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**Mid-Point Circle Algorithm**

Similarly to the case with lines, there is an incremental algorithm for drawing circles – the mid-point circle algorithm In the mid-point circle algorithm we use eight-way symmetry so only ever calculate the points for the top right eighth of a circle, and then use symmetry to get the rest of the points The mid-point circle algorithm was developed by Jack Bresenham, who we heard about earlier. Bresenham’s patent for the algorithm can be viewed here.

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**Mid-Point Circle Algorithm (cont…)**

Assume that we have just plotted point (xk, yk) The next point is a choice between (xk+1, yk) and (xk+1, yk-1) We would like to choose the point that is nearest to the actual circle So how do we make this choice? (xk+1, yk) (xk+1, yk-1) (xk, yk)

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**Mid-Point Circle Algorithm (cont…)**

Let’s re-jig the equation of the circle slightly to give us: The equation evaluates as follows: By evaluating this function at the midpoint between the candidate pixels we can make our decision

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**Mid-Point Circle Algorithm (cont…)**

Assuming we have just plotted the pixel at (xk,yk) so we need to choose between (xk+1,yk) and (xk+1,yk-1) Our decision variable can be defined as: If pk < 0 the midpoint is inside the circle and and the pixel at yk is closer to the circle Otherwise the midpoint is outside and yk-1 is closer

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**Mid-Point Circle Algorithm (cont…)**

To ensure things are as efficient as possible we can do all of our calculations incrementally First consider: or: where yk+1 is either yk or yk-1 depending on the sign of pk

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**Mid-Point Circle Algorithm (cont…)**

The first decision variable is given as: Then if pk < 0 then the next decision variable is given as: If pk > 0 then the decision variable is:

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**The Mid-Point Circle Algorithm**

Input radius r and circle centre (xc, yc), then set the coordinates for the first point on the circumference of a circle centred on the origin as: Calculate the initial value of the decision parameter as: Starting with k = 0 at each position xk, perform the following test. If pk < 0, the next point along the circle centred on (0, 0) is (xk+1, yk) and:

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**The Mid-Point Circle Algorithm (cont…)**

Otherwise the next point along the circle is (xk+1, yk-1) and: Determine symmetry points in the other seven octants Move each calculated pixel position (x, y) onto the circular path centred at (xc, yc) to plot the coordinate values: Repeat steps 3 to 5 until x >= y

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**Mid-Point Circle Algorithm Example**

To see the mid-point circle algorithm in action lets use it to draw a circle centred at (0,0) with radius 10

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**Mid-Point Circle Algorithm Example (cont…)**

9 7 6 5 4 3 2 1 8 10 k pk (xk+1,yk+1) 2xk+1 2yk+1 1 2 3 4 5 6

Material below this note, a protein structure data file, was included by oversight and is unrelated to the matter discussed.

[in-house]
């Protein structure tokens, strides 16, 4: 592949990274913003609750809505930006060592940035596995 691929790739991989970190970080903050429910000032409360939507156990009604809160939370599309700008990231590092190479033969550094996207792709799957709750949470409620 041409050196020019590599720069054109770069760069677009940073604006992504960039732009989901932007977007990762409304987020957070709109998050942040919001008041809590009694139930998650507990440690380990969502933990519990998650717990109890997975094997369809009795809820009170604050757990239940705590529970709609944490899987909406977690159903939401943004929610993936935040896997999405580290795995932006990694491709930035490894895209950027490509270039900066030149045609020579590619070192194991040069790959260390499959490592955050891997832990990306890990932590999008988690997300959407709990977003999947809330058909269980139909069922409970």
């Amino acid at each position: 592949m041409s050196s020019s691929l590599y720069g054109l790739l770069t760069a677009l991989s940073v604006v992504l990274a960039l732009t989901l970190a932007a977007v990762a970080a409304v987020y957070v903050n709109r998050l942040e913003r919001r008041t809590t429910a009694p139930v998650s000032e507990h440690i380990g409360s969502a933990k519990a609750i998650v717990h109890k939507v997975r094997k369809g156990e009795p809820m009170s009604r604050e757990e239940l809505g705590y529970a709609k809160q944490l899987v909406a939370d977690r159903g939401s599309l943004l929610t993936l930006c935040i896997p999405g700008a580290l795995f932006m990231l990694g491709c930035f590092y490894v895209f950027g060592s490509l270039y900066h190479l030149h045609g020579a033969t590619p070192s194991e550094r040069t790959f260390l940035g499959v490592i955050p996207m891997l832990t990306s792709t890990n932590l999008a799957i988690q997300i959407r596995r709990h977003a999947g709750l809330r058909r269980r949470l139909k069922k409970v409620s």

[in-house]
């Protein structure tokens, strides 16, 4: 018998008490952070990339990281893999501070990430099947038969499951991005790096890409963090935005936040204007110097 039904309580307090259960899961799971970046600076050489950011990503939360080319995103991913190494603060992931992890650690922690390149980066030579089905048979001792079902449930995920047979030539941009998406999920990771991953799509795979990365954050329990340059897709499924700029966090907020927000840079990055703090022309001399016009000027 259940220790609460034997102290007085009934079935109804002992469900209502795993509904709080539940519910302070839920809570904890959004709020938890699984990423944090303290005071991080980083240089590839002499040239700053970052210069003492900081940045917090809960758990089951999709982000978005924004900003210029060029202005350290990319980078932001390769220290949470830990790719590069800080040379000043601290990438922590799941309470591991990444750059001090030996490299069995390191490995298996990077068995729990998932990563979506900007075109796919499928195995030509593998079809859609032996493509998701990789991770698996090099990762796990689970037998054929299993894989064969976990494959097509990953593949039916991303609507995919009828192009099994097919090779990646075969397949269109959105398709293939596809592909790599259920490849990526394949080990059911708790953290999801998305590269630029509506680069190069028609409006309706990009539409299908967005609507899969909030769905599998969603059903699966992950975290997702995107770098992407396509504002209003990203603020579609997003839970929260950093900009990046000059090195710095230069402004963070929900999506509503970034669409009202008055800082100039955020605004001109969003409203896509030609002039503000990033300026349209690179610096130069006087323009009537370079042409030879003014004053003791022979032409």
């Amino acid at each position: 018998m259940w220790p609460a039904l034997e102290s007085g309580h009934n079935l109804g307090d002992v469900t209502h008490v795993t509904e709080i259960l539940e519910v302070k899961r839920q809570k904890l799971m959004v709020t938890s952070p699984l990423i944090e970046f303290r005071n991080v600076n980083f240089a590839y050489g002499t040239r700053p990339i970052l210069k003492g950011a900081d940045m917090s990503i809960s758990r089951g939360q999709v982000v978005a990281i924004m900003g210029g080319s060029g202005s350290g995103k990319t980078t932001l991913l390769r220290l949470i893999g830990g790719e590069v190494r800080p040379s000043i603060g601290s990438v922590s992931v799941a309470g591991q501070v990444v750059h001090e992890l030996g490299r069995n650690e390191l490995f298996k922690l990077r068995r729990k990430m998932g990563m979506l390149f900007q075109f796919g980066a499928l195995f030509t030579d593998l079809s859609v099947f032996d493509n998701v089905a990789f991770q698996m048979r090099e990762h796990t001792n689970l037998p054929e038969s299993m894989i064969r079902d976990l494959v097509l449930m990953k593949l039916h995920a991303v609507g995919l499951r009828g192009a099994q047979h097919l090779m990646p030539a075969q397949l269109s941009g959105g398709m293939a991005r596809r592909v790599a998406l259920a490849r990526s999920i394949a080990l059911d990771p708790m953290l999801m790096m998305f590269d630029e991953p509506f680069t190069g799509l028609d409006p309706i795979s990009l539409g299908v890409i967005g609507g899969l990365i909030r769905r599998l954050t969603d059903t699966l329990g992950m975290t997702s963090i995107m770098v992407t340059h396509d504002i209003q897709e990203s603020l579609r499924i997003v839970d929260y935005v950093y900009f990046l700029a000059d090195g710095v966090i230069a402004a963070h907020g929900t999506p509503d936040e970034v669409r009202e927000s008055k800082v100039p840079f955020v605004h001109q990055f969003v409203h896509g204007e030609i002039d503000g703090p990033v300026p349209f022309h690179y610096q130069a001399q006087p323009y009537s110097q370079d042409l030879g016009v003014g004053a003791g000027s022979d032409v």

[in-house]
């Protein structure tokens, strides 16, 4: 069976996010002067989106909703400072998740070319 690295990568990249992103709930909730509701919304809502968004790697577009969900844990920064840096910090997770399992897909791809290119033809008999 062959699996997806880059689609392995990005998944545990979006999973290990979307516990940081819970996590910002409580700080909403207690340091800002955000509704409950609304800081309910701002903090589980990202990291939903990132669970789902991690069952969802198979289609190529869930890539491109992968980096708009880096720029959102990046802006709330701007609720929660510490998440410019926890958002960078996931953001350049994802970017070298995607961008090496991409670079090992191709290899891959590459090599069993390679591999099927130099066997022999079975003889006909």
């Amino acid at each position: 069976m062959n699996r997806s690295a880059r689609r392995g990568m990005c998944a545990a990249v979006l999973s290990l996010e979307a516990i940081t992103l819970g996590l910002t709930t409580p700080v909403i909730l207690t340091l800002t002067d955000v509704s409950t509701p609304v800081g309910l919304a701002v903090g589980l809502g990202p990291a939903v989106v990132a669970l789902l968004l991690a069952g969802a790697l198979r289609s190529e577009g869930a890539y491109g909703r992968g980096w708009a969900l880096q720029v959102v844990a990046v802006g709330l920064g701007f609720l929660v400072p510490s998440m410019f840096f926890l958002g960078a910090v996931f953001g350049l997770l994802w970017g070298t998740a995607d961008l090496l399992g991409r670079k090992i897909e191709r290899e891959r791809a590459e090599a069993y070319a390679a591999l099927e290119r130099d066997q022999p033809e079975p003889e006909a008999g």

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**Mid-Point Circle Algorithm Exercise**

Use the mid-point circle algorithm to draw the circle centred at (0,0) with radius 15

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**Mid-Point Circle Algorithm Example (cont…)**

9 7 6 5 4 3 2 1 8 10 13 12 11 14 15 16 k pk (xk+1,yk+1) 2xk+1 2yk+1 1 2 3 4 5 6 7 8 9 10 11 12

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**Mid-Point Circle Algorithm Summary**

The key insights in the mid-point circle algorithm are: Eight-way symmetry can hugely reduce the work in drawing a circle Moving in unit steps along the x axis at each point along the circle’s edge we need to choose between two possible y coordinates

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**Filling Polygons So we can figure out how to draw lines and circles**

How do we go about drawing polygons? We use an incremental algorithm known as the scan-line algorithm

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**Scan-Line Polygon Fill Algorithm**

2 4 6 8 10 Scan Line 12 14 16

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**Scan-Line Polygon Fill Algorithm**

The basic scan-line algorithm is as follows: Find the intersections of the scan line with all edges of the polygon Sort the intersections by increasing x coordinate Fill in all pixels between pairs of intersections that lie interior to the polygon

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**Scan-Line Polygon Fill Algorithm (cont…)**

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Line Drawing Summary Over the last couple of lectures we have looked at the idea of scan converting lines The key thing to remember is this has to be FAST For lines we have either DDA or Bresenham For circles the mid-point algorithm

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Anti-Aliasing

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**Summary Of Drawing Algorithms**

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**Mid-Point Circle Algorithm (cont…)**

6 2 3 4 1 5

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**Mid-Point Circle Algorithm (cont…)**

6 2 3 4 1 5

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**Mid-Point Circle Algorithm (cont…)**

6 2 3 4 1 5